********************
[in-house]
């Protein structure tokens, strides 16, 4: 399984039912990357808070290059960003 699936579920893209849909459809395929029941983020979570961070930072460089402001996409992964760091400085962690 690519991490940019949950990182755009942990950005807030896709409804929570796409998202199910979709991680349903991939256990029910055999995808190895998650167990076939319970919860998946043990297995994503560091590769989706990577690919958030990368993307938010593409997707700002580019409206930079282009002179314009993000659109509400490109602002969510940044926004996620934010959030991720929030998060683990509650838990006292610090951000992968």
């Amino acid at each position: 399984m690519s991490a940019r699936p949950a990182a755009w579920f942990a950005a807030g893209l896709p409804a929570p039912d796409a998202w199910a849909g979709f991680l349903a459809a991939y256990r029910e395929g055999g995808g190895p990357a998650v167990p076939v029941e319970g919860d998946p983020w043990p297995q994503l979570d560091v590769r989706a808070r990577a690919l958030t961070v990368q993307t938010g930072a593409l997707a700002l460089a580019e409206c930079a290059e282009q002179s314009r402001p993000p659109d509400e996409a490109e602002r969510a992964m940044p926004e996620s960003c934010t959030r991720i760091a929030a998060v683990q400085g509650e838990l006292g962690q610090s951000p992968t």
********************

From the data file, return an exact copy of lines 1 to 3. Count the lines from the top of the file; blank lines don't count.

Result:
[in-house]
């Protein structure tokens, strides 16, 4: 399984039912990357808070290059960003 699936579920893209849909459809395929029941983020979570961070930072460089402001996409992964760091400085962690 690519991490940019949950990182755009942990950005807030896709409804929570796409998202199910979709991680349903991939256990029910055999995808190895998650167990076939319970919860998946043990297995994503560091590769989706990577690919958030990368993307938010593409997707700002580019409206930079282009002179314009993000659109509400490109602002969510940044926004996620934010959030991720929030998060683990509650838990006292610090951000992968």
């Amino acid at each position: 399984m690519s991490a940019r699936p949950a990182a755009w579920f942990a950005a807030g893209l896709p409804a929570p039912d796409a998202w199910a849909g979709f991680l349903a459809a991939y256990r029910e395929g055999g995808g190895p990357a998650v167990p076939v029941e319970g919860d998946p983020w043990p297995q994503l979570d560091v590769r989706a808070r990577a690919l958030t961070v990368q993307t938010g930072a593409l997707a700002l460089a580019e409206c930079a290059e282009q002179s314009r402001p993000p659109d509400e996409a490109e602002r969510a992964m940044p926004e996620s960003c934010t959030r991720i760091a929030a998060v683990q400085g509650e838990l006292g962690q610090s951000p992968t």